Novelty. This is a worthy consideration today.
I was at the store perusing the gems and precious metals and thought, “Maybe I need that”… Forget all the stuff I have at home, this stuff is new.
This thought of new reminded me of the old that I already had. No one wants old. Not unless you are into antiques, and often, obtaining antiques is not for the having, but for the selling. Not simply because of it’s aged state.
And then there was my grandson today. 8 months old. He would be enamored with the novelty of any new thing I would hand him for a few minutes, and then it would lose its appeal, and he would drop it for the next new thing.
People do this with people, too.
The moment someone is perceived to turn the corner from new and fascinating to boring and tiresome, it’s time to move on. We can’t accept the stagnation of boredom or dissatisfaction.
Because stopping is death.
We run from sameness because its comfortable stagnancy smacks of death. New relationships, new cars, new homes… it never ends. It’s all in an effort to live in the denial of our potential end.
When we run to whatever sparkles we are really running from that which does not: the grave.
Granted, part of the running to sparkles stems from the programmed survival of the species. We are programmed for life. To live. To procreate. To further humanity and in this, maybe this small egoic echo believes that we will be immortal. It’s also possible that our needing to know and experience is part of being able to protect ourselves and fend off danger.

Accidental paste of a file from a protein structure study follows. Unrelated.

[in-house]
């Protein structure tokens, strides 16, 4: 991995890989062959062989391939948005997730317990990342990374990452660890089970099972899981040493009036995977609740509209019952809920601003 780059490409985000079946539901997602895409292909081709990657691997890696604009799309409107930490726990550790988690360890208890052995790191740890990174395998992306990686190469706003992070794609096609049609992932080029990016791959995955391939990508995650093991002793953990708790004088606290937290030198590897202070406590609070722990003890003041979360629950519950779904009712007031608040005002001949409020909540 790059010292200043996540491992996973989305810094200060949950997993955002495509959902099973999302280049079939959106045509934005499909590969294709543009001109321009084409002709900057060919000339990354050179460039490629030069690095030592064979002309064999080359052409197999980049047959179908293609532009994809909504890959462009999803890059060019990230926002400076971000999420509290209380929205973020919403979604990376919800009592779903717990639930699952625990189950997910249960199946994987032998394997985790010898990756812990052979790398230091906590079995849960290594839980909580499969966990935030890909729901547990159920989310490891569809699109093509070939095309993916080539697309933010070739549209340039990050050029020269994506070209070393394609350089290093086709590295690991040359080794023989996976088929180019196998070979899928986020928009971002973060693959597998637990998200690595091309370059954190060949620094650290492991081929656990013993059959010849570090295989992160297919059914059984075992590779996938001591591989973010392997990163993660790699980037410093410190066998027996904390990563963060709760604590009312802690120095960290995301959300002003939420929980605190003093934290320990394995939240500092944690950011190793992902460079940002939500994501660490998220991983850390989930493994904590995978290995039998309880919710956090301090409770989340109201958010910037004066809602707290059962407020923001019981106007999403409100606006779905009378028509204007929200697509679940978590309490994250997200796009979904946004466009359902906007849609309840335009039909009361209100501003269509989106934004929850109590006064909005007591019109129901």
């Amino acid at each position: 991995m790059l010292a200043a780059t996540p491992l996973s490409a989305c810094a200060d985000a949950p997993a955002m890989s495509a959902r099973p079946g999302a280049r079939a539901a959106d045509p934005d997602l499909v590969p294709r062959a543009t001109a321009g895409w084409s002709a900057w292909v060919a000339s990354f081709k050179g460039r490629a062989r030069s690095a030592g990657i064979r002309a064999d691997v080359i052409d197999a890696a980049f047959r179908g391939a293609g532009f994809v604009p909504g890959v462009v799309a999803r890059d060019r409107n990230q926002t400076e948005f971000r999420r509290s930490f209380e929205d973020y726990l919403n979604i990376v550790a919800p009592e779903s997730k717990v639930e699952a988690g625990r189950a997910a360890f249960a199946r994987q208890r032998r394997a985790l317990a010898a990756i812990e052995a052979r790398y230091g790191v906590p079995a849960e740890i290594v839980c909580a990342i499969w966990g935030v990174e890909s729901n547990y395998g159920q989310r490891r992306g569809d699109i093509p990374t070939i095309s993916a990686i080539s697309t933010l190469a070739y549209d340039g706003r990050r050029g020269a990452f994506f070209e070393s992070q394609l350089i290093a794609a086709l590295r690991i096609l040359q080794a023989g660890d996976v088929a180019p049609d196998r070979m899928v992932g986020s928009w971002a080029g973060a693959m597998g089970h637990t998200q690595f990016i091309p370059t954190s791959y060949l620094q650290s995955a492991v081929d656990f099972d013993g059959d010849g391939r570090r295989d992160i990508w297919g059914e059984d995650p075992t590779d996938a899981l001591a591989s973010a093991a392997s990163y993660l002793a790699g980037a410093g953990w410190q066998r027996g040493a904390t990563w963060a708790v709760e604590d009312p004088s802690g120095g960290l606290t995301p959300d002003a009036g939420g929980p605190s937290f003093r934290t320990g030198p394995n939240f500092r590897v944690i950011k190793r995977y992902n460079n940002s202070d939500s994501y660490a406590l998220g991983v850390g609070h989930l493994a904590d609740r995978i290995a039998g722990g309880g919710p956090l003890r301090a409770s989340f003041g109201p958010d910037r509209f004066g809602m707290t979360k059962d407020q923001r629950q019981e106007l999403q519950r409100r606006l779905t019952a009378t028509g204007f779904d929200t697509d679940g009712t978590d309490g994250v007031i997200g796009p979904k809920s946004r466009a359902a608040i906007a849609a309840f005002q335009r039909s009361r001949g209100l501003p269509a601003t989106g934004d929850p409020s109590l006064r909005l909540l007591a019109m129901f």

Why is accepting death so hard?
I mean, I’ve had my brushes with death over the years and it’s terrifying. But all those little brushes serve to really help us along on our journey to come to peace with the whole concept.
But I think we weren’t made for endings.
I remember being a teenager and tripping so bad on the whole death thing. When you are young, you are moving away from the epitome of life, which is birth. Becoming alive is still so fresh in your body and your brain that you can’t even grasp that there is an end.
Death is unfathomable.
But fortunately, over time, you realize that it’s inevitable and you might as well prepare your soul for the eventuality of it. It’s almost as if the soul, in all its wisdom, prepares you of its own accord.
But here’s the glitch. In accepting death will come and making peace with it, it’s possible that that’s when you truly begin to live.
When you can look into the eyes of your aging mate (you know, the one that reminds you that you are aging and hence reminds you of your upcoming “doom”) and be at peace, you are in a good place. This is where the running stops and the peace and grace of just being has the opportunity to envelop you in its ever ready arms.
It’s this strange and unfamiliar bliss of letting go.
It’s where you learn to enjoy the small goodness of the every day, like the sound of birds singing- something you’ve heard your whole life but never heard. Or the silent rising of the majestic sun, whose daily appearance is worthy of proclamation (but only the lowly rooster pays heed). Or a breeze that blows gently through your hair like the very fingers of God, tousling it like a beloved child. You take joy in each breath and understand that each and every breath you’ve ever had has been a gift.
And it’s OK to be here. It’s ok to be with the death and the dying and the mystery of it all. Because maybe you believe there’s something new around the bend. Something shiny that never stops shining. No running. No fear. No old.
So understand novelty is just that. Novelty. It’s not permanent. It’s not forever. It’s distraction. And the time will come where you are ready to lay down the shiny distractions and move into what’s next. Maybe what’s better.
And frankly, if it’s anything like the magnificence of the here and now, I’m down.
But not just yet.